My favourite moment of my son using sign language was when he was 14 months old. He was playing with mahjong pieces my mother had laid out on the floor for him to have fun with. But the Little Tornado didn’t like it when she started tidying up. He repeatedly signed ‘Please’ when she prevented him from messing the stacks up again.
He wailed a little and quickly proceeded to walk to my elder brother sitting nearby. Then he signed ‘Help!’, as if calling for reinforcements. Needless to say, my brother and mother were very amused by this show – the little one was obviously communicating with us, expressing his feelings.
What is baby sign language?
Baby sign language sees babies and infants using gestures to communicate with their families and carers. In the 19th century, linguist William Dwight Whitney first observed that children of deaf parents routinely communicated through sign language at 6 months – a year before children in hearing families.
This was left a curious observation until the 1980s, when Dr Joseph Garcia wrote about children of deaf parents using sign language at six months old. The children had substantial vocabularies later at nine months old.
The first comprehensive baby sign language research was conducted by Professor Linda Acredolo and Professor Susan Goodwyn over 20 years. In 2ooo they published their studies which showed that far from slowing down speech, baby sign language actually increased the rate of verbal development. The children studied had less frustration and a closer bond with their parents. They also had a larger speaking vocabulary and a 12 IQ point advantage.
However, subsequent studies have not shown any vocabulary advantage, with some findings appearing to contradict certain claims made by companies promoting baby signing. It would seem that the jury is still out on some of the benefits of baby sign language, but you wouldn’t know it by talking to parents who are fans!
Big Fans of Baby Sign Language
Most of my friends who have used sign language with their babies remember it very fondly. A few parents I know even went on to undergo training in the subject because they had really enjoyed the experience. Kerry New said she became a Sing and Sign teacher because she loved signing with her daughter. “Annabella signed brilliantly and it meant we didn’t have as many of the typical tantrums and meltdowns because she could tell me what was wrong or what she needed,” she said.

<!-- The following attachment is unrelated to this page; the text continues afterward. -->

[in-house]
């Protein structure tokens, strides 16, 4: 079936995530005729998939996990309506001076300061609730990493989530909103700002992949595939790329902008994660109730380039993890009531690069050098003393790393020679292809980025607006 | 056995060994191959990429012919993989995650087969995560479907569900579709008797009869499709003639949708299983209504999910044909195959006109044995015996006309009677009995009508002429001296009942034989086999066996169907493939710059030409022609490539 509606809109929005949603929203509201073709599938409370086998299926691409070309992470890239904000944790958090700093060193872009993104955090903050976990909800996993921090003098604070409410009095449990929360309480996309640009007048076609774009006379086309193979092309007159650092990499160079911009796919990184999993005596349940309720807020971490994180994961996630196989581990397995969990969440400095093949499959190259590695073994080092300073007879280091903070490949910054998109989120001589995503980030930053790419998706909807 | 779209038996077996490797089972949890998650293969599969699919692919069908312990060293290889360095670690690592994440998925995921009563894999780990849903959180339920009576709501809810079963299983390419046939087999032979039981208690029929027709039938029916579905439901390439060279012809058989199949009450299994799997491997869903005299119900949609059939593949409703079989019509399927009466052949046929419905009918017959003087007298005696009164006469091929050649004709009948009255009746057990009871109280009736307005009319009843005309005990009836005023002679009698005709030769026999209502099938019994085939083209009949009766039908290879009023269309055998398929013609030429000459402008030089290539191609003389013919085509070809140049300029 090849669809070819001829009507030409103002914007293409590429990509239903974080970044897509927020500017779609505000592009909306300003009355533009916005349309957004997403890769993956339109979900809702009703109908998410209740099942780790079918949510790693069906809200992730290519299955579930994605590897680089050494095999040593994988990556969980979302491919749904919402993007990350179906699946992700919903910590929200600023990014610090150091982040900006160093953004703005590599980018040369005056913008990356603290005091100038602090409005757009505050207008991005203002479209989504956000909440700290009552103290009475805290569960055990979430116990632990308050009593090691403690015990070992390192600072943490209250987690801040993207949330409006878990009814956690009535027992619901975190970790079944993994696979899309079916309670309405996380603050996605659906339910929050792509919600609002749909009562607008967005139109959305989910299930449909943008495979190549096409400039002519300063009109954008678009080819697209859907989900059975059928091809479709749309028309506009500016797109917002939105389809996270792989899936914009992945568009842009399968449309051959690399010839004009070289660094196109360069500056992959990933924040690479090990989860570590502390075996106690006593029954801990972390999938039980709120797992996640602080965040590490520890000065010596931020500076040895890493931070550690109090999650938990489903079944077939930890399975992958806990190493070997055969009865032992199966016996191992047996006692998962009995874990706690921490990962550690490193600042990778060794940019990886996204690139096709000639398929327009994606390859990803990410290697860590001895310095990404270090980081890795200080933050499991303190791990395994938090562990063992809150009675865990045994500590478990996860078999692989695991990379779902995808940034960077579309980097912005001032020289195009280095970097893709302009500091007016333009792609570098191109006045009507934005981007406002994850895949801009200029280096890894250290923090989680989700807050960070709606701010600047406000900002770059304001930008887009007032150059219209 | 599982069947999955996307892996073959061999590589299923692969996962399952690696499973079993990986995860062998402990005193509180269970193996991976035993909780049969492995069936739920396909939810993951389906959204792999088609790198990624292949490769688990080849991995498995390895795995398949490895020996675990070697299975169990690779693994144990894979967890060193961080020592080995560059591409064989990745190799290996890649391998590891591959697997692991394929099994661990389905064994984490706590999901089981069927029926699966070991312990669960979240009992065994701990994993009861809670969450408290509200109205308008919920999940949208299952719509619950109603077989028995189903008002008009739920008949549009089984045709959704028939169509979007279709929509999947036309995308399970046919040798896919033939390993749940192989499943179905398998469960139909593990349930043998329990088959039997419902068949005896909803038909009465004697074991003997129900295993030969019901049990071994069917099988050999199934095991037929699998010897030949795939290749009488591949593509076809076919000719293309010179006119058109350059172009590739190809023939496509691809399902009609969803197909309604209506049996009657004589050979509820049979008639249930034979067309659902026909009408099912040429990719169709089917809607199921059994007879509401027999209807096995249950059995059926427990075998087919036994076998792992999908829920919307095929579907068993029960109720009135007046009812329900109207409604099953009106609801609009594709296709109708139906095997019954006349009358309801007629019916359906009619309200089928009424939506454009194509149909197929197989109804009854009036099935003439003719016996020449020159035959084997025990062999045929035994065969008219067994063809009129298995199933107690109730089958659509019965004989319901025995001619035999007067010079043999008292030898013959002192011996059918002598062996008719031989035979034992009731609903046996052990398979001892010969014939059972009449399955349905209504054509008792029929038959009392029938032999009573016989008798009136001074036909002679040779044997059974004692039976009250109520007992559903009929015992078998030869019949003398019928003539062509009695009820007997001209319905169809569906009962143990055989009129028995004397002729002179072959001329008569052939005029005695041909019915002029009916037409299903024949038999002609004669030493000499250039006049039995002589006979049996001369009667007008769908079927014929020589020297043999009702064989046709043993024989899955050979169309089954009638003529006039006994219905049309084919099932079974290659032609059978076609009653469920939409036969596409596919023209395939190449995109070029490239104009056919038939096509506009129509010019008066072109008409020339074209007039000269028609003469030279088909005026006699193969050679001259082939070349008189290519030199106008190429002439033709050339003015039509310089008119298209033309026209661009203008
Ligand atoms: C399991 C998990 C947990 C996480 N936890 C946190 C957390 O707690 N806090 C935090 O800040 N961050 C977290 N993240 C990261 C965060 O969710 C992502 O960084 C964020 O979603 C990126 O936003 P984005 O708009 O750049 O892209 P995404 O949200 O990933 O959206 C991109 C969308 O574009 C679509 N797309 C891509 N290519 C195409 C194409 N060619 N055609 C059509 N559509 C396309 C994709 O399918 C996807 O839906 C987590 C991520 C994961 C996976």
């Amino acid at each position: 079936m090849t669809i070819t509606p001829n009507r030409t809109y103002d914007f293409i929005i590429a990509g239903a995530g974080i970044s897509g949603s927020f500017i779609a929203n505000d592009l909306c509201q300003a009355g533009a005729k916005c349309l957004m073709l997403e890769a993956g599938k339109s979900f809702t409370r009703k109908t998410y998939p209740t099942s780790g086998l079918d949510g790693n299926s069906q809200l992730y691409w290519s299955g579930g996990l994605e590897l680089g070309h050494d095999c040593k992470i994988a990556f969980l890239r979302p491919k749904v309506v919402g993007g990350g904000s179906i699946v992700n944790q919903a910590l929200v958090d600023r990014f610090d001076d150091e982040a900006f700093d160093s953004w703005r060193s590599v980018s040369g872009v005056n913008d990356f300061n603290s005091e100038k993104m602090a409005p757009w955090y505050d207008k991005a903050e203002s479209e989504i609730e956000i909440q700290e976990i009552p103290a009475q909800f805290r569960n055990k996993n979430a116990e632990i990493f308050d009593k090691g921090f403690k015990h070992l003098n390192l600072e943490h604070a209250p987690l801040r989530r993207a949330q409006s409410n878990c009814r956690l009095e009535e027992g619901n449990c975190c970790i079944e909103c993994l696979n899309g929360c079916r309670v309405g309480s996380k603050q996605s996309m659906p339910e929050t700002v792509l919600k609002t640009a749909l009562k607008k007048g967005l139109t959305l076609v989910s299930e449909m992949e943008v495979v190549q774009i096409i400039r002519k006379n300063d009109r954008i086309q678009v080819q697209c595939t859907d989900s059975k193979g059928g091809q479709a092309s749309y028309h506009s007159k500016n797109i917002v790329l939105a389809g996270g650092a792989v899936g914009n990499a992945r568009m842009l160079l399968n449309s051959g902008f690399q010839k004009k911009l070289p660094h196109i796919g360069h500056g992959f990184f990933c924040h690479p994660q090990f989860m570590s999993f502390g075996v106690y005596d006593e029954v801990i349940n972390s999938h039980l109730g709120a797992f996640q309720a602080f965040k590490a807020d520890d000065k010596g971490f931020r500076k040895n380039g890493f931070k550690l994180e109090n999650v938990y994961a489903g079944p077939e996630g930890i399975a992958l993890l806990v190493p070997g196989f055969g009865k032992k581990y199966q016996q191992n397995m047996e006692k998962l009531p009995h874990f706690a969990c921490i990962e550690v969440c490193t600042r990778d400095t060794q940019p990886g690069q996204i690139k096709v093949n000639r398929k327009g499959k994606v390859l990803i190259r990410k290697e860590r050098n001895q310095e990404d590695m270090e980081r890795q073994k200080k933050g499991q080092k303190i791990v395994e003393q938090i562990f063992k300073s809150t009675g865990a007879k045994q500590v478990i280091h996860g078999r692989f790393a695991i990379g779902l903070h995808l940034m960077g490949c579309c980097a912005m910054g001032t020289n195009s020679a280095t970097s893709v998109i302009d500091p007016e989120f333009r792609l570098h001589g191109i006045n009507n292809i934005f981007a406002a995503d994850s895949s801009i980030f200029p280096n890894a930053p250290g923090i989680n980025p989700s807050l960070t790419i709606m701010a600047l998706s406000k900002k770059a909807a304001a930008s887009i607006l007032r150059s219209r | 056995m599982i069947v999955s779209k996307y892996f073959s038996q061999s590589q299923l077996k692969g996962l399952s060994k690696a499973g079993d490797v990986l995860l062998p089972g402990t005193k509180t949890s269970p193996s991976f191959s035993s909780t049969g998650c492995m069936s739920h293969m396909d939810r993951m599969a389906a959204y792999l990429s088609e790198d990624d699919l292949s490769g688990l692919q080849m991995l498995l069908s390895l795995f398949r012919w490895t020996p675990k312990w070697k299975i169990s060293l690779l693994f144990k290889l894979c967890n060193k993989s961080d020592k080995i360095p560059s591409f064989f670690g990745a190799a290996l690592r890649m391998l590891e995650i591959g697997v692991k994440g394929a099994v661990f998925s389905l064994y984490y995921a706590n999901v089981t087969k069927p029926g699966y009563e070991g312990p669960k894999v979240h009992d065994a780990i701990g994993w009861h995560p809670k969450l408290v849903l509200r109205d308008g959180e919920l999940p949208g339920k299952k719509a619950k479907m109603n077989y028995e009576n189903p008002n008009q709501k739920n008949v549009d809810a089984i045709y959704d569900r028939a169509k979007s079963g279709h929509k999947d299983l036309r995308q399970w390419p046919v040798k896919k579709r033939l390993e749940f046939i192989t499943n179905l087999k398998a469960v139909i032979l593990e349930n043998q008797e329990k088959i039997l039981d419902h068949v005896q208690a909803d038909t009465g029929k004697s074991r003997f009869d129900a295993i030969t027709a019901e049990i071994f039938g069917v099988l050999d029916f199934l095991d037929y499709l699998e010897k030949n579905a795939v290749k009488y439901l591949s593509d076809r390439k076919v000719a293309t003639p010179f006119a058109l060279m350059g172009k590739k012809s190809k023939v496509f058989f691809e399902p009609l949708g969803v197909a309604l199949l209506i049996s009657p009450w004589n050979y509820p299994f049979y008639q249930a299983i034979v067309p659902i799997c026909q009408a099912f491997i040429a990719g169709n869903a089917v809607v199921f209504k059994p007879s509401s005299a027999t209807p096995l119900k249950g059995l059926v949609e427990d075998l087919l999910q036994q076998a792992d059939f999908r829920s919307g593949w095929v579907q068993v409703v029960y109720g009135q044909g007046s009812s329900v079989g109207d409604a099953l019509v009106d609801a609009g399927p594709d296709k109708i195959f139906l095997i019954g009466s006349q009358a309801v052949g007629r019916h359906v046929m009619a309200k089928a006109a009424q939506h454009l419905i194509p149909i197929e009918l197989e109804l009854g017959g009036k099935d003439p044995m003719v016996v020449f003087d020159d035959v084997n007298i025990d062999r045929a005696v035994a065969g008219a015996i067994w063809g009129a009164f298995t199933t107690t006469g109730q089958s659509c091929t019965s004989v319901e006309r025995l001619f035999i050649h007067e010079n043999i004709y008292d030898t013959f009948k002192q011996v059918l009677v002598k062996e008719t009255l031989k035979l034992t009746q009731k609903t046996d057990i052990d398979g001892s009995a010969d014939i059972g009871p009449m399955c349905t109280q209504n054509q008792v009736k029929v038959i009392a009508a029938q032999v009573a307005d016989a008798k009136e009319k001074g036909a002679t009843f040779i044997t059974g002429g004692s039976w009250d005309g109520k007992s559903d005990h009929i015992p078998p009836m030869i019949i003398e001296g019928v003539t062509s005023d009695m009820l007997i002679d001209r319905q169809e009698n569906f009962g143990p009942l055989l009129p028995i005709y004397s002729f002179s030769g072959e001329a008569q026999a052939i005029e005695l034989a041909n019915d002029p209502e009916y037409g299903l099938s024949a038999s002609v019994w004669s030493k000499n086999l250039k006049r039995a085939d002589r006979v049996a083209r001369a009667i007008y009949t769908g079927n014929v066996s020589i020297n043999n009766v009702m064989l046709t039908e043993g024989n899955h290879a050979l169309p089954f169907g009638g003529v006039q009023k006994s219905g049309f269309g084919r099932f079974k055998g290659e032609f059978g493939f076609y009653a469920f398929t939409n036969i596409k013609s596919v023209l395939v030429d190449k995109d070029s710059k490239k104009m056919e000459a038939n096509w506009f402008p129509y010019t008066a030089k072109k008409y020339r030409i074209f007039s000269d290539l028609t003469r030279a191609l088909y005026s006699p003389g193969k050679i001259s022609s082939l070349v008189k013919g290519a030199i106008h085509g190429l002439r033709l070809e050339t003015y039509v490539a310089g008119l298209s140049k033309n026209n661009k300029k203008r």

Another parent who became a Sing and Sign instructor, Harriet Roberts, remembers her daughter signing well not long after she actually started signing with her at 9 months old. “One of my favourite things was Rosalie telling me she could hear the birds whilst we were having breakfast at a ridiculously early hour of the morning!”
As for me? I did not know about all the reported benefits when I started baby sign language. Honestly, I never expected it to work the way it did. I just wanted to try something fun. I started signing with my baby around the 7th month, after watching some cute and inspiring YouTube videos on signing babies.
After obtaining a DVD called ‘It’s Signing Time’, I would commit to it further by allocating some time to watch and sign the songs with him. Lo and behold, once he started repeating a gesture or two back to us, it was like a whole new world had opened up with our baby. He appeared to enjoy signing. Was he less frustrated? It certainly seemed to do the trick – we would always respond quickly to a sign. We were thrilled, and he seemed happier that we understood what he was trying to say.
If you are a parent who would like to try signing with your baby, here are tips and notes from parents and sign language teachers:
When to start
Although all babies develop at different rates, it is generally agreed that the earlier is better for starting sign language. But look out for your baby’s readiness. When babies start to gesture (pointing or waving) around 7–9 months, it is the perfect time to add signs in. Roberts said babies as young as 2 months can also learn to sign as the focus is on getting their attention, as well as shared looking and facial expressions. “(This is) the framework on which communication and later, speech development, is based.”
She said many primary schools in the UK also used signing in their Early Years classes as it not only helps with speech development but also with phonics, reading and writing. “With our classes, often people think it is something they should have done from the beginning, ‘otherwise it’s not worth it’, but that is absolutely not the case,” she said.